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UF / Psychology / SOP 3604 / What is reaction time experiment?

What is reaction time experiment?

What is reaction time experiment?

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School: University of Florida
Department: Psychology
Course: Cognitive Psychology
Professor: Stagner
Term: Spring 2016
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Cost: 50
Name: Cog Psych Study Guide 1
Description: Chapters 1-5
Uploaded: 02/13/2017
14 Pages 211 Views 0 Unlocks
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o Where does the attention filter occur?




• How much information can the mind absorb?




o What happens when the rats are placed in a different arm of the maze?



Cog psych chapter 1  Lecture 1 • Complexity of cognition  o Cognition involves  ▪ Perception  ▪ Paying attention  ▪ Remembering  ▪ Distinguishing items in a category  ▪ Visualizing  ▪ Understanding and production of language  ▪ Problem solving  ▪ Reasoning and decision-making  • All include “hidden” processeWe also discuss several other topics like utc criminal justice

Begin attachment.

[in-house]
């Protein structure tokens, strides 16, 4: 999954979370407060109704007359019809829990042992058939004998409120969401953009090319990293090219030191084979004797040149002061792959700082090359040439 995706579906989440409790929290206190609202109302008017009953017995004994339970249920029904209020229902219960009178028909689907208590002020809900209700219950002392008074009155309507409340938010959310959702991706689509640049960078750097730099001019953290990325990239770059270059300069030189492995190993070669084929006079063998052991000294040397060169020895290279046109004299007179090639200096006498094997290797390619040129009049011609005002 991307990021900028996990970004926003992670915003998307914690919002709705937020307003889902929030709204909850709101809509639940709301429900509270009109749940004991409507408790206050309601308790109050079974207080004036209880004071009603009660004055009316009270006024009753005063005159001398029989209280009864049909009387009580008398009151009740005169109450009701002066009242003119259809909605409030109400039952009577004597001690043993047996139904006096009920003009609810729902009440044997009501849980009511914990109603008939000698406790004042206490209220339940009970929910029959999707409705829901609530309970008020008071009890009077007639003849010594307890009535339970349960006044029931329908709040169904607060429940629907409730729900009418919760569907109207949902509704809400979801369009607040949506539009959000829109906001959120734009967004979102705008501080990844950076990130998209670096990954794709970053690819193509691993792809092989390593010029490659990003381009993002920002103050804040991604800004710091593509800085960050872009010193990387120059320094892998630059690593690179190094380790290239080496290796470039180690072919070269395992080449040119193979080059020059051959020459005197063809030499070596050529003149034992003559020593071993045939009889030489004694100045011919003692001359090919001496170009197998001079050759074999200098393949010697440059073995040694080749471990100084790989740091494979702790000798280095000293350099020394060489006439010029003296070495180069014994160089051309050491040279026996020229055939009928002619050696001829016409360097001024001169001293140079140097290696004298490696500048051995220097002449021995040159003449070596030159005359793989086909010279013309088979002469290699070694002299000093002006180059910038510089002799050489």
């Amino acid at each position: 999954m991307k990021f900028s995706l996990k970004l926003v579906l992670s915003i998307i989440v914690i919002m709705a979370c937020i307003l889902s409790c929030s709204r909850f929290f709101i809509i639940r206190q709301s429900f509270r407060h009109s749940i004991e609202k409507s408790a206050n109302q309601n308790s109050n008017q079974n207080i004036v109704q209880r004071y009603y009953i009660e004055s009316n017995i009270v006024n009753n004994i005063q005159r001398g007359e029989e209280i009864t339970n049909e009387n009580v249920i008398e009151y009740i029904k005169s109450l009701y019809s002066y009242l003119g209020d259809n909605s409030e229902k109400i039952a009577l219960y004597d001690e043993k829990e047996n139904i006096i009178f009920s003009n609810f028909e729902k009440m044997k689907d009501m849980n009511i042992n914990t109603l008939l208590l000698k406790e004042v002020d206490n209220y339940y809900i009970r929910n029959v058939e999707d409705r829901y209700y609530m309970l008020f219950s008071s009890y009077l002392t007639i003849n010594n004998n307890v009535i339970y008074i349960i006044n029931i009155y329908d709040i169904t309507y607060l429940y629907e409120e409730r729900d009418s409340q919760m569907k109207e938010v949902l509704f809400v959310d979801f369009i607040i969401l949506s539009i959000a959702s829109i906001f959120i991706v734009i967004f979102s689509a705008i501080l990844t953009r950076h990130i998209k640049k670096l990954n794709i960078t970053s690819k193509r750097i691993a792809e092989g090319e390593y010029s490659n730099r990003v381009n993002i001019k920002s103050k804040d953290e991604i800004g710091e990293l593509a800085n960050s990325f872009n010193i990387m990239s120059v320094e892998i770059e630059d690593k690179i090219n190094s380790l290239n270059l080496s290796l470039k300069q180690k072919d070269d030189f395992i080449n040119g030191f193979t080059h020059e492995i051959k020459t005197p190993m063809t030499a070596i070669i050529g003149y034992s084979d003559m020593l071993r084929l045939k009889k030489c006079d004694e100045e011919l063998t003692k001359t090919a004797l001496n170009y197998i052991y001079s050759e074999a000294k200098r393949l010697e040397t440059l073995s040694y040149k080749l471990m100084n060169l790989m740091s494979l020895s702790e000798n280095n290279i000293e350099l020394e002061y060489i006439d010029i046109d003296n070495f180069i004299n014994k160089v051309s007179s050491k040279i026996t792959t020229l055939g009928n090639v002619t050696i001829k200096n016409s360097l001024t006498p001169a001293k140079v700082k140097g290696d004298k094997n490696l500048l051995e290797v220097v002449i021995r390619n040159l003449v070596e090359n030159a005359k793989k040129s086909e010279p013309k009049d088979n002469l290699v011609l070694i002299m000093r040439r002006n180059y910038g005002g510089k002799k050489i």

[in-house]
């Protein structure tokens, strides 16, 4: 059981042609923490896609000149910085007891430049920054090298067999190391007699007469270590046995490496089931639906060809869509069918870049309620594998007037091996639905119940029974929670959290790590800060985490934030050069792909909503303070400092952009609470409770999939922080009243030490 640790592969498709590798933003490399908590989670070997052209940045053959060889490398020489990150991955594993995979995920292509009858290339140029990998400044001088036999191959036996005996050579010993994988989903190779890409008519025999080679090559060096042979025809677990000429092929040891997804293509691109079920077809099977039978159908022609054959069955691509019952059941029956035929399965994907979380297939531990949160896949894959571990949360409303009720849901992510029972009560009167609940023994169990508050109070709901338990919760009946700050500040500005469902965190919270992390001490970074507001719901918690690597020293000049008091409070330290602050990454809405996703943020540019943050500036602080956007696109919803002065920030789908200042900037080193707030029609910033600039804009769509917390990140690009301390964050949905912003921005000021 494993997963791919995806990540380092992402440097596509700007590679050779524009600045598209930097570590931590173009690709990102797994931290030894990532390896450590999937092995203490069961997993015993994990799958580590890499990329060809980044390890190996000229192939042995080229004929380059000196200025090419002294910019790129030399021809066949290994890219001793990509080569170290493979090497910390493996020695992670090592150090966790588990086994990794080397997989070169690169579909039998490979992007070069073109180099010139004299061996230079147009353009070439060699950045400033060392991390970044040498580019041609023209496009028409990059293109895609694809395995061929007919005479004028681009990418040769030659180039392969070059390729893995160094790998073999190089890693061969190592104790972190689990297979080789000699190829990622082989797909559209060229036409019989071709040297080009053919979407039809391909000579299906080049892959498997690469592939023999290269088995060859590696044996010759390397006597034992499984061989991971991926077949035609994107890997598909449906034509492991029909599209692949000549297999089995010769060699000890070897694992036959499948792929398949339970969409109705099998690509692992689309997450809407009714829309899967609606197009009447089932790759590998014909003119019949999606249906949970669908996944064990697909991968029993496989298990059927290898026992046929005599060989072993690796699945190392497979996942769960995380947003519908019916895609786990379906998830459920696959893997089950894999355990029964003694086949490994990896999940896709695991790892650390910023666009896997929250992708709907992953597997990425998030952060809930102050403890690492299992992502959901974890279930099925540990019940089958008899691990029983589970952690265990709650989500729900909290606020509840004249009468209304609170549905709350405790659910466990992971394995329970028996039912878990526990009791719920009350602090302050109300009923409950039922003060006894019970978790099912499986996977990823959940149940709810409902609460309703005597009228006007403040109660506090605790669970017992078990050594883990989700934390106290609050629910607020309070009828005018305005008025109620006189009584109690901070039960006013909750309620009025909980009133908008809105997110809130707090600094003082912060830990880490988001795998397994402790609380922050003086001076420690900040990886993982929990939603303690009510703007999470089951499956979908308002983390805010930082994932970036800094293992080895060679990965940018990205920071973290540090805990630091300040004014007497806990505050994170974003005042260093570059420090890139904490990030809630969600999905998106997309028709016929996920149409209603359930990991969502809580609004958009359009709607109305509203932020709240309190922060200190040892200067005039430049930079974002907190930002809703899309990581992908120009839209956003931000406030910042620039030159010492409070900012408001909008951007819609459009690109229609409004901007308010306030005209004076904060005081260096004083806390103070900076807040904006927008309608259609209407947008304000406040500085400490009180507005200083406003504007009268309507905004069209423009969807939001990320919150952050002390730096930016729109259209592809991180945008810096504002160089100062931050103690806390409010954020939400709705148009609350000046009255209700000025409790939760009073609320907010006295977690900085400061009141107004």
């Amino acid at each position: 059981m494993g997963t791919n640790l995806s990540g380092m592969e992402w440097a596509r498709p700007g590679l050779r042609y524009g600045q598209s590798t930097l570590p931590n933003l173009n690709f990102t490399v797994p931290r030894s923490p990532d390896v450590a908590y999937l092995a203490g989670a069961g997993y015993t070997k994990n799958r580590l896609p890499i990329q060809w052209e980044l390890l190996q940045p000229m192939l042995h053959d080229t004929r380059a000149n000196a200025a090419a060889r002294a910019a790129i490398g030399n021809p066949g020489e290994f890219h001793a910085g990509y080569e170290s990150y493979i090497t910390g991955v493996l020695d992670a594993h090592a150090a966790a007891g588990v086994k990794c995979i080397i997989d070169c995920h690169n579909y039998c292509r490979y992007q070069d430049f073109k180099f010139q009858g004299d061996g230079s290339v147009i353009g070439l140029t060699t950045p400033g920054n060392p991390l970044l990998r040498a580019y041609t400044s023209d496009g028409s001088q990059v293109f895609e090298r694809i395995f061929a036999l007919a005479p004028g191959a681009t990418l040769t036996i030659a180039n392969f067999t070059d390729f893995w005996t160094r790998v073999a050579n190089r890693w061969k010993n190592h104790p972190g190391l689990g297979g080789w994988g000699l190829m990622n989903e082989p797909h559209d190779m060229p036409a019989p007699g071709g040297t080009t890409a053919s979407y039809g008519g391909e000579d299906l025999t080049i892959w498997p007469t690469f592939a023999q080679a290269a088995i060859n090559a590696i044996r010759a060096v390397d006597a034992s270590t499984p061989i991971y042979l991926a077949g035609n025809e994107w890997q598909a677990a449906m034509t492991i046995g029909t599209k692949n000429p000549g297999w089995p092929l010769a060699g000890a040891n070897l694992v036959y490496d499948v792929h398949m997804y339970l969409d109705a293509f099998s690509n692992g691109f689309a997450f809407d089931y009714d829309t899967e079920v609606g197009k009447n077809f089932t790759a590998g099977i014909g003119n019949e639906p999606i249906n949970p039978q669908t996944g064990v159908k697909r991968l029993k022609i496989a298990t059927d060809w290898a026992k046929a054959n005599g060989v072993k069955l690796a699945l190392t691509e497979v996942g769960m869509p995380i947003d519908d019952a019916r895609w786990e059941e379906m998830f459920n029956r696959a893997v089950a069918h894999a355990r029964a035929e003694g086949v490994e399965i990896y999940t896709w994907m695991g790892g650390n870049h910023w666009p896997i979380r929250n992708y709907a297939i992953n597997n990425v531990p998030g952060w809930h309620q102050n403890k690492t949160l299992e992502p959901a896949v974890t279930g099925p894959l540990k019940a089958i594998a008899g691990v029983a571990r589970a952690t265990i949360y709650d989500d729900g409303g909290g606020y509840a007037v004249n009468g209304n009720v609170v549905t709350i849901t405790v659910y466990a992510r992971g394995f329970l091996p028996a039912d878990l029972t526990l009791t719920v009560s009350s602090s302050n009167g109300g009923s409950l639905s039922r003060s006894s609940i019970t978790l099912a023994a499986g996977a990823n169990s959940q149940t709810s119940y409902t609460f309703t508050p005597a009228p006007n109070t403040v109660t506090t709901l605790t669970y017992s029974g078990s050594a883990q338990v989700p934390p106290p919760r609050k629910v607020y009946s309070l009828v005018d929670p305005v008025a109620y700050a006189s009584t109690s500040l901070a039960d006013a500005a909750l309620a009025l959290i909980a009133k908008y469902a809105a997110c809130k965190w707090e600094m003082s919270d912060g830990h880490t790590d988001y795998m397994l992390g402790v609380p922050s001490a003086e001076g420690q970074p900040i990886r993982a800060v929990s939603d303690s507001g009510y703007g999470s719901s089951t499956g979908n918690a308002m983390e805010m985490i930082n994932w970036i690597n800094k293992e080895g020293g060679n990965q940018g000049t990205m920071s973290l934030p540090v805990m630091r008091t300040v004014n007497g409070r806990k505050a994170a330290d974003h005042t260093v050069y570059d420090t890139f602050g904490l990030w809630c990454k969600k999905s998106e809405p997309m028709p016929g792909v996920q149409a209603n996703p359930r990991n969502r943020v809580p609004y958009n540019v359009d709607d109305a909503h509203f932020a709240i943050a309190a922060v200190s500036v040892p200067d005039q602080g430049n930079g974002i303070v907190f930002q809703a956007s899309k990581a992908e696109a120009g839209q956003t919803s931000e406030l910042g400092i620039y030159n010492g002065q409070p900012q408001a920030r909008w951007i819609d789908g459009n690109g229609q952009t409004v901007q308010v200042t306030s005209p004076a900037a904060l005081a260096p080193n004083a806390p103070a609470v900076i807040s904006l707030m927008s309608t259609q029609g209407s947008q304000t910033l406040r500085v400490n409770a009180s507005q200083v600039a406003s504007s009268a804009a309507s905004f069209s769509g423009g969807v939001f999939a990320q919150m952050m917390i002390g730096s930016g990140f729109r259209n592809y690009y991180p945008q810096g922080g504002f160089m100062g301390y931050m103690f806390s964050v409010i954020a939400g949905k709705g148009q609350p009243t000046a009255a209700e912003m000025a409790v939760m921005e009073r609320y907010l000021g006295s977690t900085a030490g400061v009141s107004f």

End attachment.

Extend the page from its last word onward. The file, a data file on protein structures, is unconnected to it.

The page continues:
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s of which we may not be aware  o Cognitive psychology  ▪ The branch of psych concerned with the scientific study of the mind  ▪ Cognition refers to the mental processes, such as perception, attention,  and memory, that are what the mind does  • The first cognitive psychologists  o Donders (1868) ▪ Measuring how long it takes a person to make a decision  o Reaction-time (RT) experiment  ▪ Measures interval between stimulus presentation and person’s response  to stimulus  o Donders (1868)  ▪ Simple RT task: participant pushes a button quickly after a light appears  ▪ Choice RT task: participant pushes one button if light is on right side,  another if light is on left side  o Donders (1868)  ▪ Choice RT-Simple Rt= time to make a decision  • Choice Rt= 1/10th sec longer than simple RT  • 1/10th sec to make decision  ▪ Mental responses cannot be measured directly but can be inferred from  the partcipant’s behavior   o Ebbinghaus (1885/1913) ▪ Read list of nonsense syllables aloud many times to determine number of  repetitions necessary to repeat list without errors  ▪ After some time, he relearned the list  • Short intervals= fewer repetitions to relearn ▪ Learned many different lists at many different retention intervals ▪ Savings= (original time to learn the list) – (time to relearn the list after a  delay)Lecture 2  • The rise of behaviorism  o John Watson noted two problems with this: ▪ Extremely variable results from person to person  ▪ Results difficult to verify  • Invisible inner mental processes  o John Watson proposed a new approach called behaviorism  ▪ Eliminate the mind as a topic of study ▪ Instead, study directly observable behavior  o Watson and Rayner (1920)- “Little Albert” experiment  ▪ Classical conditioning of fear  • Pair a neutral event with an event that naturally produces some  outcome  • After many pairings, the “neutral” event now also produces the  outcome  ▪ 9-month-old became frightened by a rat after a loud noise was paired  with every presentation of the rat  ▪ behavior can be analyzed without any reference to the mind  ▪ examined how pairing one stimulus with another affected behavior  o B.F. Skinner (1940s through 1960s) ▪ Interested in determining the relationship between stimuli and response  ▪ Operant conditioning  • Shape behavior by rewards or punishments  • Behavior that is rewarded is more likely to be repeated  • The reemergence of the mind in psychology  o Tolman (1938) trained rats to find food in a four-armed maze o Two competing interpretations: ▪ Behaviorism predicts that the rats learned to “turn right to find food” ▪ Tolman believed that the rats had created a cognitive map of the maze  and were navigating to a specific arm  o Tolman (1938) o What happens when the rats are placed in a different arm of the maze? ▪ Supported tolman’s interpretation  ▪ Did not support behaviorism interpretation  • The decline of behaviorism  o A controversy over language acquisition  o Skinner (1957)- verbal behavior  ▪ Argued children learn language through operant conditioning  • Children imitate speech they hear  • Correct speech is rewarded  o Chomsky (1959) ▪ Argued children do not only learn language through imitation and  reinforcement • Children say things they have never heard and can not be  imitating  • Children say things that are incorrect and have not been rewarded  for  ▪ Language must be determined by inborn biological program  Lecture 3 • Studying the mind  o To understand complex cognitive behaviors: ▪ Measure observable behavior  ▪ Make inferences about underlying cognitive activity  ▪ Consider what this behavior says about how the mind works  • The cognitive revolution  o Shift from behaviorist’s stimulus-response relationships to an approach that  attempts to explain behavior in terms of the mind  o Information-processing approach  ▪ A way to study the mind created from insights associated with the digital  computer  o Early computers (1950s) ▪ Processed information in stages  • How much information can the mind absorb? • Attend to just some of the incoming information? o Cherry (1953) o “Dichotic” listening  ▪ Present message A in left ear ▪ Present message B in right ear ▪ To ensure attention, shadow one message  o Participants were able to focus only one the message they were shadowing o Broadbent (1958) ▪ Flow diagram representing what happens as a person directs attention to  one stimulus  ▪ Unattended information does not pass through the filter  • Modern research in cognitive psychology  o How research progresses from question to question  ▪ Start with what is known  ▪ Ask questions  ▪ Design experiments  ▪ Obtain and interpret results  ▪ Use results as the bases for new research questions and experiments  • The role of models in cognitive psychology  o There are two kinds of models to be aware of  ▪ Structural models  • Representations of a physical structure • Mimic the form of appearance of a given object  ▪ Process models  • Represent the processes that are involved in cognitive  mechanisms, with boxes usually representing specific processes  and arrows indicating connections between processes Chapter 2  • Cognitive neuroscience  o The study of physiological basis of cognition • Building blocks of the nervous system  o Neurons: cells specialized to create, receive, and transmit information in the  nervous system o Each neuron has a cell body, an axon, and dendrites  o Cell body: contains mechanisms to keep cell alive  o Dendrites: multiple branches reaching from the cell body, which receives  information from other neurons  o Axon: tube filled with fluid that transmits electrical signal to other neurons  • Nerve nets  o The interconnections of neurons create a nerve net, which is like a continuous  network that is similar to a highway  ▪ One street connects to another but without stop signs  ▪ This allows for almost nonstop, continuous communication of signals  throughout the network o Contradicted by the neuron doctrine  ▪ Ramon y Cajal • How neurons communicate  o Action potential  ▪ Neuron receives signal from environment  ▪ Information travels down the axon of that neuron to the dendrites of  another neuron  o Measuring action potentials  ▪ Microelectrodes pick up electrical signal  ▪ Placed near axon ▪ Active for about 1 second  o Measuring action potentials  ▪ The size is not measured; size remains consistent  ▪ The rate of firing is measured  • Low intensities: slow firing  • High intensities: fast firing  o Synapse: space between axon of one neuron and dendrite or cell body of  another  o When action potential reaches the end of the axon, synaptic vesicles open and  release chemical neurotransmitters o Neurotransmitters, chemicals that affect the electrical signal of the receiving  neuron, cross the synapse and bind with the receiving dendrites  • Representation in the brain  o Hubel & Wiesel 1960s  o Feature detectors: neurons that respond best to a specific stimulus  o Specificity coding: representation of a specific stimulus by firing of specifically  tuned neurons specialized to just respond to a specific stimulus  o Population coding: representation of a particular object by the pattern of firing  of a large number of neurons  o Sparse coding: when a particular object is represented by a pattern of firing of  only a small group of neurons, with the majority of neurons remaining silent  • Localization of function o Specific functions are served by specific areas of the brain  o Cognitive functioning breaks down in specific ways when areas of the brain are  damaged  o Cerebral cortex (3 mm thick later that covers the brain) contains mechanisms  responsible for most of our cognitive functions o Language  ▪ Language production is impaired by damage to Broca’s area • Frontal lobe  ▪ Language comprehension is impaired by damage to Wernicke’s area  • Temporal lobe o Perception  ▪ Primary receiving areas for the senses  • Occipital lobe: vision • Parietal lobe: touch, temperature, pain • Temporal lobe: hearing, taste, smell  ▪ Coordination of information received from all senses  • Double dissociation  o When damage to one part of the brain causes function A to be absent while  function B is present, and damage to another area causes function B to be  absent while function A is present  o Allows us to identify functions that are controlled by different parts of the brain  • Organization: brain imaging  o Magnetic resonance imaging (MRI) o Functional magnetic resonance imaging (fMRI) • Brain imaging: evidence for localization of function  o Fusiform face area responds specifically to faces  ▪ Temporal lobe  ▪ Damage to this area causes prosopagnosia (inability to recognize faces) o Parahippocampal place area responds specifically to places (indoor/outdoor  scenes) ▪ Temporal lobeo Extrastriate body area responds specifically to pictures of bodies and parts of  bodies  • Distributed representation in the brain o In addition to localization of function, specific functions are processed by many  different areas of the brain  o Many different areas may contribute to a function  o May appear to contradict the notion of localization of function, but the two  concepts are actually complementary • Neural networks  o Groups of neurons or structures that are connected together  o Can be examined using diffusion tensor imaging  Chapter 3  • Approaches to understand perception  o Direct perception theories  ▪ Bottom-up processing  ▪ Perception comes from stimuli in the environment  ▪ Parts are identified and put together, and then recognition occurs  o Constructive perception theories  ▪ Top-down processing  ▪ People actively construct perception using information based on  expectations  • The complexity of perception  o Bottom-up processing  ▪ Perception may start with the senses  ▪ Incoming raw data  o Top-down processing  ▪ Perception may start with the brain  ▪ Person’s knowledge, experience, expectations  • Hearing words in a sentence  o When you hear words in a sentence spoken in a foreign language, your ability to  pick out or understand certain words based on context demonstrates top-down  processing (e.g., listening to a baseball game that is broadcast in Spanish may  make it easier to hear players names or certain “baseball-related” words) o Speech segmentation  ▪ The ability to tell when one word ends and another begins  • Experiencing pain  o Direct pathway model  ▪ An early model that emphasized nociceptors that would send pain  messages directly to the brain  ▪ A bottom-up processing model  ▪ More recent models have found that expectations, attention, and  distraction can affect how we experience pain in a “top-down” manner  • The placebo effect • Helmholt’s theory of unconscious inference (~1860) o Top-down theory  o Some of our perceptions are the result of unconscious assumptions we make  about the environment  ▪ We use our knowledge to inform our perceptions  o We infer much of what we know about the world  o Likelihood principle: we perceive the world in the way that is “most likely” based  on our past experiences  • Perceptual organization  o “old” view- structuralism  ▪ Perception involves adding up sensations  o “new” view- Gestalt psychologists  ▪ The mind groups patterns according to laws of perceptual organization  • Gestalt laws of perceptual organization  o Law of good continuation  ▪ Lines tend to be seen as following the smoothest path o Law of pragnanz (simplicity or good figure) ▪ Every stimulus pattern is seen so the resulting structure is as simple as  possible  o Law of similarity  ▪ Similar things appear grouped together  o Gestalt laws often provide accurate information about properties of the  environment  ▪ Reflect experience  ▪ Experience is important but does not overcome perceptual principles  o Gestalt laws are intrinsic  • Physical regularities  o Oblique effect  ▪ People can perceive vertical and horizontals more easily than other  orientations  o Light-from-above assumption  ▪ Light comes from above  ▪ Is usually the case in the environment  ▪ We perceive shadows as specific information about depth and distance • Bayesian inference  o Thomas Bayes (1701-1761) o One’s estimate of the probability of a given outcome is influenced by two  factors: ▪ The prior probability (our initial belief about the probability of an  outcome) ▪ The likelihood of a given outcome  • Neurons and the environment  o Some neurons respond best to things that occur regularly in the environment o Neurons become tuned to respond best to what we commonly experience  ▪ Horizontals and verticals  ▪ Experience-dependent plasticity  • Movement facilitates perception  o Movement helps us perceive things in our environment more accurately than  static, still images  ▪ For example, a horse in the distance standing still may be more difficult  to discern than the horse walking across the field  ▪ Walking around that same horse to see it from different angles will also  facilitate accurate perception  • Perception and action: what and where  o What stream: identifying an object  o Where stream: identifying the object’s location  Chapter 4 attention  • Attention  o The ability to focus on specific stimuli or locations in our environment  ▪ Selective: attending to one thing while ignoring others  ▪ Divided: paying attention to more than one thing at a time  • Selective attention  o Ability to focus on one message and ignore all others  o We do not attend to a large fraction of the information in the environment  o We filter out some information and promote other information for further  processing  • Research method: dichotic listening  o One message is presented to the left ear and another to the right ear  o Participant “shadows” one message to ensure he is attending to that message  o Can we completely filter out the message to the unattended ear and attend only  to the shadowed message? • Results of dichotic listening  o Participants could not report the content of the message in unattended ear  ▪ Knew that there was a message  ▪ Knew the gender of the speaker  o However unattended ear is being processed at some level ▪ Cocktail party effect  ▪ Change in gender is noticed  ▪ Change to a tone is noticed  • Models of selective attention  o Where does the attention filter occur? ▪ Early in processing  ▪ Later in processing  o Early selection model  ▪ Broadbent’s filter model o Intermediate selection model▪ Tresiman’s attenuation theory  o Late selection model  ▪ E.g. McKay 1973 • Broadbent’s filter model  o Early selection model  ▪ Filters message before incoming information is analyzed for meaning  • Messages->sensory memory->filter-attended message->detector- >to memory  o Sensory memory ▪ Holds all incoming information for a fraction of a second  ▪ Transfers all information to next stage  o Filter  ▪ Identifies attended message based on physical characteristics ▪ Only attended message is passed on to the next stage  o Detector ▪ Processes all information to determine higher level characteristics of the  message  o Short term memory  ▪ Receives output of detector ▪ Holds information for 10-15 seconds and may transfer it to long term  memory  • Broadbent’s model could not explain  o Participant’s name gets through ▪ Cocktail party phenomenon  o Participants can shadow meaningful messages that switch from one ear to  another  ▪ Dear Aunt Jane  • Treisman’s attenuation theory  o Intermediate selection model  ▪ Attended message can be separated from unattended message early in  the information processing system  ▪ Selection can also occur later • Messages->attenuator-attended message->dictionary unit->to  memory o Attenuator  ▪ Analyzes incoming message in terms of physical characteristics, language,  and meaning  ▪ Attended to message is let through the attenuator at full strength  ▪ Unattended message is let through at a much weaker strength o Dictionary unit ▪ Contains words, each of which have thresholds for being activated  • Words that are common or important have low thresholds  • Uncommon words have high thresholds • Late selection models  o Selection of stimuli for final processing does not occur until after information has  been analyzed for meaning  o McKay 1973 ▪ In attending ear, participants heard ambiguous sentences  • “they were throwing stones at the bank” ▪ In unattended ear, participants heard either  • “river” • “money” ▪ In test, participants had to choose which was closet to the meaning of  attended to message: • They threw stones toward the side of the river yesterday  • They threw stones at the savings and loan association yesterday  ▪ The meaning of the biasing word affected participant’s choice ▪ Participants were unaware of the presentation of the biasing words  • Load theory of attention  o Processing capacity- how much information a person can handle at any given  moment  o Perceptual load- the difficulty of a given task  ▪ High load (difficult) tasks use higher amounts of processing capacity  ▪ Low load (easy) tasks use lower amounts of processing capacity • The Stroop test  o Name of the word interferes with the ability to name the ink color  o Cannot avoid paying attention to the meaning of the words • Divided attention  o Practice enables people to simultaneously do two things that were difficult at  first ▪ Schneider and Shiffrin 1977 o Automatic processing occurs without intention and only uses some of a person’s  cognitive resources • Divided attention- distractions while driving o 100-car naturalistic driving study  ▪ Video recorders placed in cars  ▪ Risk of accident is four times higher when using a cell phone  o Strayer and Johnston 2001 ▪ Simulated driving task  ▪ Participants on cell phone missed twice as many red lights and took  longer to apply the brakes  • Same result use “hands free” cell phone • Attention and visual perception  o Inattentional blindness: a stimulus that is not attended is not perceived, even  though a person might be looking directly at it • Object-based visual attention o Location-based: moving attention from one place to another  o Object-based: attention being directed to one place on an object  • Change detection  o Change blindness: if shown two version of a picture, differences between them  are not immediately apparent ▪ Task to identify differences requires concentrated attention and search  • Attention and experiencing a coherent world o Binding  ▪ The process by which features such as color, form, motion, and location  are combined to create our perception of a coherent object  • Feature integration theory o Objects are analyzed into their features in the preattentive stage, and the  features are later combined with the aid of attention. o Preattentive stage  ▪ Automatic  ▪ No effort or attention  ▪ Unaware of process ▪ Object analyzed into features o Treisman and Schmidt 1982 ▪ Participants report combination of features from different stimuli  ▪ Illusory conjunctions occur because features are “free floating” o Focused attention stage  ▪ Attention plays key role  ▪ Features are combined  o Treisman and Schmidt 1982 ▪ Ignore black numbers and focus on objects o R.M.: patient with Balint’s syndrome  ▪ Inability to focus attention on individual objects ▪ High number of illusory conjunctions reported  o Mostly bottom up processing  o Top down processing influences processing when participants are told what they  would see ▪ Top down processing combines with feature analysis to help one perceive  things accurately  Chapter 5 short term and working memory  • What is memory  o Memory: process involved in retaining, retrieving, and using information about  stimuli, images, events, ideas, and skills after the original information is no  longer present  o Active any time some past experience has an impact on how you think or behave  now or in the future  • Modal model of memory  o Atkinson and Shiffrin 1968 o Three different types of memory:▪ Sensory memory- initial stage that holds all incoming information for  seconds or fractions of a second  ▪ Short term memory- holds five to seven items for about 15 to 20 seconds  ▪ Long term memory- can hold a large amount of information for years or  even decades  o Control processes: active processes that can be controlled by the person  ▪ Rehearsal  ▪ Strategies used to make a stimulus more memorable  ▪ Strategies of attention that help you focus on specific stimuli  o Sensory memory: the retention, for brief periods of time, or the effects of  sensory stimulation  ▪ Information decays very quickly  o Persistence of vision: retention of the perception of light  ▪ Sparkler’s trail of light  o Holds large amount of information for a short period of time  ▪ Collects information  ▪ Holds information for initial processing  ▪ Fills in the blank o Measuring the capacity and duration of sensory memory (Sperling, 1960) ▪ Array of letters flashed quickly on a screen  ▪ Participants asked to report as many as possible  o Whole report methods: participants asked to report as many as could be seen  ▪ Average of 4.5 out of 12 letters  o Partial report method: participants heard tone that told them which row of  letters to report  ▪ Average of 3.3 out of 4 letters  ▪ Participants could report any of the rows  o Delayed partial report method: presentation of tone delayed for a fraction of a  second after the letters were extinguished  ▪ Performance decreases rapidly  o Iconic memory: brief sensory memory of the things that we see ▪ Responsible for persistence of vision  o Echoic memory: brief sensory memory of the things that we hear  ▪ Responsible for persistence of sound  • Short term memory  o Stores small amounts of information for a brief duration  o Includes both new information received from the sensory stores and information  recalled from long term memory  o Measuring the duration of short term memory  ▪ Read three letters, then a number  ▪ Begin counting backwards by threes  ▪ After a set time, recall three letters  o After three seconds of counting, participants performed at 80% o After 18 seconds of counting, participants performed at 10%o This reduction in performance is explained by the existence of decay, which is  the vanishing of a memory trace due to the passage of time and exposure to  competing stimuli  o When rehearsal is prevented, is about 15-20 seconds  o Proactive interference: occurs when information learned previously interferes  with learning new information  ▪ Example: your naïve language may make it more difficult to learn and  remember a new foreign language o Retroactive interference: occurs when new learning interferes with  remembering old learning  ▪ Example: after you get a new telephone number and use it for a while,  you may have difficult remembering your old phone number  o Chunking: small units can be combined into larger meaningful units  ▪ Chunk is a collection of elements strongly associated with one another  but weakly associated with elements in other chunks  o Ericsson et al. 1980 ▪ Trained a college student with average memory ability to use chunking  • SF has an initial digit span of 7 ▪ After 230 one hour training sessions, SF could remember up to 79 digits  • Chunking them into meaningful units  • Working memory  o Similar concept to short term  o Baddeley and Hitch 1974 o Working memory: limited capacity system for temporary storage and  manipulation of information for complex tasks such as comprehension, learning,  and reasoning  o Working memory differs from STM ▪ STM holds information for a brief period of time  ▪ WM is concerned with the processing and manipulation of information  that occurs during complex cognition • Phonological loop o Phonological similarity effect  ▪ Letters or words that sound similar are confused  o Word length effect  ▪ Memory for lists of words is better for short words than for long words  ▪ Takes longer to rehearse long words and to produce them during recall  o Articulatory suppression  ▪ Prevents one from rehearsing items to be remembered  • Reduces memory span eliminates word length effect  • Reduces phonological similarity effect for reading words  • Visuospatial sketch pad  o Visual imagery: the creation of visual images in the mind in the absence of a  physical visual stimulus ▪ Shepard and Metzler 1971  ▪ Mental rotation task ▪ Tasks that called for greater rotations took longer  • Working memory  o WM is set up to process different types of information simultaneously  • The central executive  o Attention controller  ▪ Focus, divide, switch attention  o Control suppression of irrelevant information  • Episodic buffer  o Backup store that communicates with LTM and WM components  o Hold information longer and has greater capacity than phonological loop or  visuospatial sketch pad